The contradiction of the fact that Switzerland has one of the best public sanitation and water distribution services in the world, but uses Swiss citizens’ tax money to support water privatization in other countries through the SDC partnership with Nestlé, does not seem to be a problem. The budget of Switzerland’s international cooperation for the period 2017-2020 is around 6.635 billion francs – a little over 6.730 billion dollars. As Deputy Director, Christian Frutiger will have a great deal of influence over decisions regarding the application of part of this budget. Most importantly, as Deputy Director, Frutiger will be directly responsible for the SDC’s ‘Global Cooperation’ Division and for the WATER program.

Christian Frutiger started his career at Nestlé in 2007 as a Public Affairs Manager after working at the International Red Cross. In 2006, Nestlé’s “Pure Life” bottled water brand became its most profitable brand and in 2007, with the purchase of the Sources Minérales Henniez S.A. group, Nestlé became the leading company in bottled water within the Swiss market. In 2008, just a decade after its release, “Pure Life” became the world’s top-selling brand of bottled water. Within this context, it was only natural that Christian Frutiger’s work at Nestlé should focus on the topic of WATER.

In 2008, the Nestlé espionage scandal broke out in Switzerland. A  Swiss TV journalist denounced in a program that Nestlé hired security firm SECURITAS to infiltrate spies within Nestlé-critical groups within Switzerland, particularly the ATTAC group. Proven espionage took place between 2002 and 2003 but there is evidence of spying until 2006.

ATTAC filed a lawsuit against Nestlé and SECURITAS, and in 2013, the Swiss court finally condemned Nestlé for organizing this espionage operation, indicating the involvement of at least four company directors in the operation. During this period, Christian Frutiger played a key and very successful role in minimizing the impact of the espionage operation on Nestlé’s image in Switzerland, which certainly contributed to his promotion to a higher position today.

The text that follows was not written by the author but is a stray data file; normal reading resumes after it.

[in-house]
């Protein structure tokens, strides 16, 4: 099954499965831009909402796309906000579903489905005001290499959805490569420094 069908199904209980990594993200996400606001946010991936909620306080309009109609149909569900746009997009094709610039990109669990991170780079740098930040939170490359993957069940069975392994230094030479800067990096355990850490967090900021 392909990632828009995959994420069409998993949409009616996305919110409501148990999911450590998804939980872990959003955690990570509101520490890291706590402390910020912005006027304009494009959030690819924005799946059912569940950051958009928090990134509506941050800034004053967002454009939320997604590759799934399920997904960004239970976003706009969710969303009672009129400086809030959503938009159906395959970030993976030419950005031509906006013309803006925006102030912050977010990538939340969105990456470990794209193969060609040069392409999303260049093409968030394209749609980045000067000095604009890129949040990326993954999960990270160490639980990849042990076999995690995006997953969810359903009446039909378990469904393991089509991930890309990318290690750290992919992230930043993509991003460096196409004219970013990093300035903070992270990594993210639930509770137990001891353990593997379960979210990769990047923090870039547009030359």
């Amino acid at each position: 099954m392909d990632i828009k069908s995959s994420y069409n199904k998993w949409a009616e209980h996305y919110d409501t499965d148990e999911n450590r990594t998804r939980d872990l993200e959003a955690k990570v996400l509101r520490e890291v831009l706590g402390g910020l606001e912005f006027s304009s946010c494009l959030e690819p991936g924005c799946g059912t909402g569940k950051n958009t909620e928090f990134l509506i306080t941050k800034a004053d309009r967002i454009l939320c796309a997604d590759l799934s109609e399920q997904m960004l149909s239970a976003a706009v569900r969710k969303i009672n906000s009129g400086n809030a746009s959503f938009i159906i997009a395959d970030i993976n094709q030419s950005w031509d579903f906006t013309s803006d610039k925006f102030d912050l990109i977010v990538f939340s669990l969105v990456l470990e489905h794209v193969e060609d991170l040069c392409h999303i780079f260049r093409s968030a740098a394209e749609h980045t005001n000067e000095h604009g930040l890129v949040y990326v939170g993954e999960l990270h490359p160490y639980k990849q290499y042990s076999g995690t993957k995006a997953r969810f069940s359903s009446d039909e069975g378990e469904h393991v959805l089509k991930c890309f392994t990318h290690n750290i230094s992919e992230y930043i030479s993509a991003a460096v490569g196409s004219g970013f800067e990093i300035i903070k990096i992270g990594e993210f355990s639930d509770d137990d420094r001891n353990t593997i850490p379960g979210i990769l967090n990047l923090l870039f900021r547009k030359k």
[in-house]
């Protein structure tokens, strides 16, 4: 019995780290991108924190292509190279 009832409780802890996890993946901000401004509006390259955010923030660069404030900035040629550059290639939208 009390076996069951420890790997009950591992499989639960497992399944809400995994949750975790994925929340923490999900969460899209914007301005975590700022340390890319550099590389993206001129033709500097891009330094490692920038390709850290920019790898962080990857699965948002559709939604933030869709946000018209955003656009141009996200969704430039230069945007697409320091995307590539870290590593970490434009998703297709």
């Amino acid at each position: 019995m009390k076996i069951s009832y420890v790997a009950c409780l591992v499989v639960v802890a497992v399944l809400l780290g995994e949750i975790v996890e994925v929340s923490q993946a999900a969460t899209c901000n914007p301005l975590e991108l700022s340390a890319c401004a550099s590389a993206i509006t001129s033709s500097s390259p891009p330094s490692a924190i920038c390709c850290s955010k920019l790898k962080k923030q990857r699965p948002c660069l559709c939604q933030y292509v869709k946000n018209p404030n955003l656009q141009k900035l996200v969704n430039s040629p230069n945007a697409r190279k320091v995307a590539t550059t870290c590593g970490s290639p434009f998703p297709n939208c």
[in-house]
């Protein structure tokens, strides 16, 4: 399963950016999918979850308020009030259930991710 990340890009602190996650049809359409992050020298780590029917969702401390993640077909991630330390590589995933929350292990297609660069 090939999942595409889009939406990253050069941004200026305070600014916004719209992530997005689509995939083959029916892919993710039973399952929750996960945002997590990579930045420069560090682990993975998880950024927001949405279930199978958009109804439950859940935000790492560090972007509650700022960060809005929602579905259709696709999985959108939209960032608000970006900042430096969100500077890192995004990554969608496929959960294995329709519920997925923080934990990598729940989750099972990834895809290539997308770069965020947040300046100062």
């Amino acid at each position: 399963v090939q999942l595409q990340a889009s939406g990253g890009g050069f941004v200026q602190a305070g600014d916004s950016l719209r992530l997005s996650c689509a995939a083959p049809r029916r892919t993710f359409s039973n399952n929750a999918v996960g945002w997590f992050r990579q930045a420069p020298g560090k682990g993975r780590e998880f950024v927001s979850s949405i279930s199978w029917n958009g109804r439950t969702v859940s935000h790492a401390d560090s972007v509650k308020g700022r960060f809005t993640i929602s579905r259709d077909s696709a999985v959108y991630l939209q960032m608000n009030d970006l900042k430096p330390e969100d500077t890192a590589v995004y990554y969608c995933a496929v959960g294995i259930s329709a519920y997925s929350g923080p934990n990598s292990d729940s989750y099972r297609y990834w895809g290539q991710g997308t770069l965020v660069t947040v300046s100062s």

The fact that Nestlé organized an illegal espionage operation within Switzerland and was condemned by the Swiss courts for doing this had no effect on the company’s relations with the Swiss Government and especially with the Swiss Agency for Development and Cooperation, as one would expect.

No one asked Nestlé’s CEO Peter Brabeck then if his company was capable of such actions within Switzerland itself, what could we expect from the behaviour of the same company in other countries of weaker democratic guarantees? Infiltrating undercover agents under  false identities to spy on the ATTAC group is, to say the least, grossly unethical.  But it seems that ethics was not one of the criteria that the SDC took into account when hiring Christian Frutiger who, throughout this episode, kept silent, never apologized to the people who were spied on by the company he worked for, and did everything to minimize the impact of the problem, which means that he complied with his employer’s lack of ethics.

But the appointment of Frutiger as Deputy Director of the SDC points to much deeper and far-reaching problems, especially with regard to WATER, as it seems clear to me that his choice for this position is all about this topic. Peter Brabeck’s appointment to chair the new foundation of the Swiss Government in Geneva and Christian Frutiger’s appointment as Vice-President of the Swiss Agency for Development Cooperation reveal a link between the private sector and the Swiss Government to deepen the privatization policies – especially water – and corporate control over public policies.